Features & Controls

Capturing the images for the E-M5 Mark II is a 4/3 Live MOS imaging sensor. This 16-Megapixel sensor offers several aspect ratio choices and is equipped with an amazing image stabilization system (below). It also allows for the capture of 4K video. Processing the capture of the images, video and running the I.S. is the powerful TruePic VII image processor. This processor is in charge of running and maintaining all of the camera functions.

Olympus uses the Micro Four Thirds mount system, giving you a fantastic collection of their interchangeable lenses for any shooting conditions. Any lens made for the Micro Four Thirds mount will operate with this camera, no matter who the manufacturer is, adding even more lens choices.

Assisting with stabilizing the camera while you shoot, Olympus has incorporated its 5-axis sensor-shift image stabilization system. This system handles yaw, pitch, roll, vertical and horizontal movements to provide up to 5 stops of correction (CIPA measurement conditions). This system works with both still images and video recording, allowing you to shoot in very low-light situations without a tripod. It also keeps the size of the lenses down, since they do not need to incorporate their own I.S. systems.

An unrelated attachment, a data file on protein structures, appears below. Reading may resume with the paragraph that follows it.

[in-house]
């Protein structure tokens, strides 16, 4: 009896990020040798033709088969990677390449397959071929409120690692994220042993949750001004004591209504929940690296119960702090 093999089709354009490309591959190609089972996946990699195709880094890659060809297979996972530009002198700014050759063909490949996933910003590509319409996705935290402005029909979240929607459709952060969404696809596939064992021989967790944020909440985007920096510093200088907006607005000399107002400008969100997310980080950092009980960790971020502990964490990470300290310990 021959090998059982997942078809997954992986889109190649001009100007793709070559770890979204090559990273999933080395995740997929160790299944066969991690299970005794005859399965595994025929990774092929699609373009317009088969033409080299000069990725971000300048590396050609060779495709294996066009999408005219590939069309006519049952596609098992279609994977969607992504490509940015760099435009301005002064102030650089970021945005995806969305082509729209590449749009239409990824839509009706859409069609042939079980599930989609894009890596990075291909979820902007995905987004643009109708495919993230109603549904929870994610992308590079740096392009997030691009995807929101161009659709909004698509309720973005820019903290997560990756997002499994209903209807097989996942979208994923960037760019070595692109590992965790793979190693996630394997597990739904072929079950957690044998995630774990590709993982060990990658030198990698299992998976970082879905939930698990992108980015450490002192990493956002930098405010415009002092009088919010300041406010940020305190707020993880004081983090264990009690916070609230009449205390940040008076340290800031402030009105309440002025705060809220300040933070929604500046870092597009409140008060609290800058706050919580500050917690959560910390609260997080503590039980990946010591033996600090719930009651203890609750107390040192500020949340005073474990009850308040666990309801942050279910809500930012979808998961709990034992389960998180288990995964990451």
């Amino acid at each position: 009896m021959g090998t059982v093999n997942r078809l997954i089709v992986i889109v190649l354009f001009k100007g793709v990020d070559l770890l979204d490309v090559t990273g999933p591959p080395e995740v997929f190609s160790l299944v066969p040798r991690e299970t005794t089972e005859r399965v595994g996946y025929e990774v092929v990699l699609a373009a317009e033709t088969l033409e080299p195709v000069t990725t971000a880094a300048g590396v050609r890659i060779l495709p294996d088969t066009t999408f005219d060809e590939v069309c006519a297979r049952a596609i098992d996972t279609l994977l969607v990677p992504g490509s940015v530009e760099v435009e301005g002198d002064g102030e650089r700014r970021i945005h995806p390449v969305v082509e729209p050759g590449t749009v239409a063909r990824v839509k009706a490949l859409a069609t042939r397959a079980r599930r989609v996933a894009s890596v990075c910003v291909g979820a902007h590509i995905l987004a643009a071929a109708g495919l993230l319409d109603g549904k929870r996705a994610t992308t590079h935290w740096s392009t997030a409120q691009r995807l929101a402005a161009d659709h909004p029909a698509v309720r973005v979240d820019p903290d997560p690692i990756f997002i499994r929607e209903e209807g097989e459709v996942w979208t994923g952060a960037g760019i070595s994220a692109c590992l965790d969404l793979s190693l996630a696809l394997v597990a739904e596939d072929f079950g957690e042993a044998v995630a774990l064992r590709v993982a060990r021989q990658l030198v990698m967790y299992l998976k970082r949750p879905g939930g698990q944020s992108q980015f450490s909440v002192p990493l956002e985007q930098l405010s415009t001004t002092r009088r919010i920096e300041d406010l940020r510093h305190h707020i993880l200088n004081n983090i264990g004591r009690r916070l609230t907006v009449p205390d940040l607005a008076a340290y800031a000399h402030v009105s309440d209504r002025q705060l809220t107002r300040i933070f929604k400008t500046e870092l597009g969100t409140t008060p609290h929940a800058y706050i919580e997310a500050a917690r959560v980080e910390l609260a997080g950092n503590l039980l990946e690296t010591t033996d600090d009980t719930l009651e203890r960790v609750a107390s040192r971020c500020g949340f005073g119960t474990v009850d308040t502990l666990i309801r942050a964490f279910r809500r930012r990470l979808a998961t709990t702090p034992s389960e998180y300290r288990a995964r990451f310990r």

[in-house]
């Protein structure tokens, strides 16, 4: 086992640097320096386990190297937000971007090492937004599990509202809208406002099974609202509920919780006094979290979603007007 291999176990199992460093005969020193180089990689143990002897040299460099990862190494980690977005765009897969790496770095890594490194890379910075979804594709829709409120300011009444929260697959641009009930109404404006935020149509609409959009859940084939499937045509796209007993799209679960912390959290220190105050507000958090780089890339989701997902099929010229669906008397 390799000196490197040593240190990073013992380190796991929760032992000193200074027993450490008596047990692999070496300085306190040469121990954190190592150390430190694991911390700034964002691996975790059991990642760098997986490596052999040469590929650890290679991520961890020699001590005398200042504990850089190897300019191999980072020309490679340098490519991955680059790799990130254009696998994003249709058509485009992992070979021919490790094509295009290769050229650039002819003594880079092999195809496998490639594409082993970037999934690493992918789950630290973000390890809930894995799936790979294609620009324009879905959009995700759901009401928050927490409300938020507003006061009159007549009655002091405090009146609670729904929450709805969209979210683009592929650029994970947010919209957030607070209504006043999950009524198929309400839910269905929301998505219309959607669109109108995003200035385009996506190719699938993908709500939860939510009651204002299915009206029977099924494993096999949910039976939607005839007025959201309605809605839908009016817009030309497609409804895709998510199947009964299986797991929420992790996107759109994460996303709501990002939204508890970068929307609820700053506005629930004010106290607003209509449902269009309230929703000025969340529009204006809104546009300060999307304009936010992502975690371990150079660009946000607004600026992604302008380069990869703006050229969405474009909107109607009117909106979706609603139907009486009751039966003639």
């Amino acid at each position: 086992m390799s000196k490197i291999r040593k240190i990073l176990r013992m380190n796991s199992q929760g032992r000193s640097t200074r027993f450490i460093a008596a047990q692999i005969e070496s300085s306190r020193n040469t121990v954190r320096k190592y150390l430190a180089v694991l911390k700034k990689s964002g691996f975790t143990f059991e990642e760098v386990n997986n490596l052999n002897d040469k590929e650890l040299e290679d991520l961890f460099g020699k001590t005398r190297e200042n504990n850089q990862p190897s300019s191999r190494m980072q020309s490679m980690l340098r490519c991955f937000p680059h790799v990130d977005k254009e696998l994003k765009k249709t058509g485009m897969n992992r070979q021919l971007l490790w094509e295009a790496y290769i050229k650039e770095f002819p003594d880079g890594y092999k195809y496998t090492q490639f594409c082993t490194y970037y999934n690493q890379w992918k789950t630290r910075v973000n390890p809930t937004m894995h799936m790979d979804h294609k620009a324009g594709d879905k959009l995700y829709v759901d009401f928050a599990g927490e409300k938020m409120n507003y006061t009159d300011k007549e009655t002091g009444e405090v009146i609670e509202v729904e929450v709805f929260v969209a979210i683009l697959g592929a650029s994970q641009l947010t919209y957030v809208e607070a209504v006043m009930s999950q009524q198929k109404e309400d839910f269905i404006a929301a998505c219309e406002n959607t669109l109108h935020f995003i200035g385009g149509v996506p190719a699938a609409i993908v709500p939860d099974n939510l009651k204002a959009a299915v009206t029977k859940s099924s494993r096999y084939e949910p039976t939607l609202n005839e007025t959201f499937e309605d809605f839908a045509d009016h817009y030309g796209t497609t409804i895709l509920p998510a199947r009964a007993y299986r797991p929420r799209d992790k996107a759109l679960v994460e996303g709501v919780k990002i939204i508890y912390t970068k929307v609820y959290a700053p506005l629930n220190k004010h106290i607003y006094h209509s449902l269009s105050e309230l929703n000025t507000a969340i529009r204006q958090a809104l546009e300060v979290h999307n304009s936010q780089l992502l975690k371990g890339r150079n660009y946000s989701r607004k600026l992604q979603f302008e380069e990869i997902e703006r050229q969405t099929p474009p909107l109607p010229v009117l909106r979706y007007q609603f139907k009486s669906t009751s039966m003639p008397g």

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Shown above are three of the newer Micro Four Thirds lenses provided by Olympus. Two M.Zukio Pro lenses offer fantastic low-light performance, with the two of them ranging from 12-150mm, all with a maximum aperture of f/2.8. The third lens is a new all-in-one 14-150mm lens that is ready for any situation. Just like the E-M5 Mark II itself, these lenses are all Weatherproof and ready to stand up to just about any rough shooting condition.




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In case your lens just isn't long enough, and your budget won't allow a new one, Olympus offers this 1.4 teleconverter to give you just a little more for far less than the price of a new lens. The only drawback is that it will slow down your lens a bit.





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The first option for composing your images is an eye-level electronic viewfinder with eye sensor. The EVF features approx. 2.36-Million dots that offer an incredible resolution and image reproduction, along with all of the information that you will find on the LCD screen. You also have the opportunity to see a live image preview and depth-of-field (even in HDR shooting modes), showing you the results before you capture your image. Diopter adjustment makes the EVF easy for anyone to use, with or without glasses.





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Your other option for composing your images as well as viewing them is the 3.0-inch, 1037k-dot Vari-Angle LCD screen. Showing 100% field-of-view, just like the EVF, you will never have to guess what will show up on the edges of your images. 7 levels of brightness and color temperature adjustment allows you to adjust it just the way you like. The screen tilts and swivels, and can be position against the body to protect it when not in use.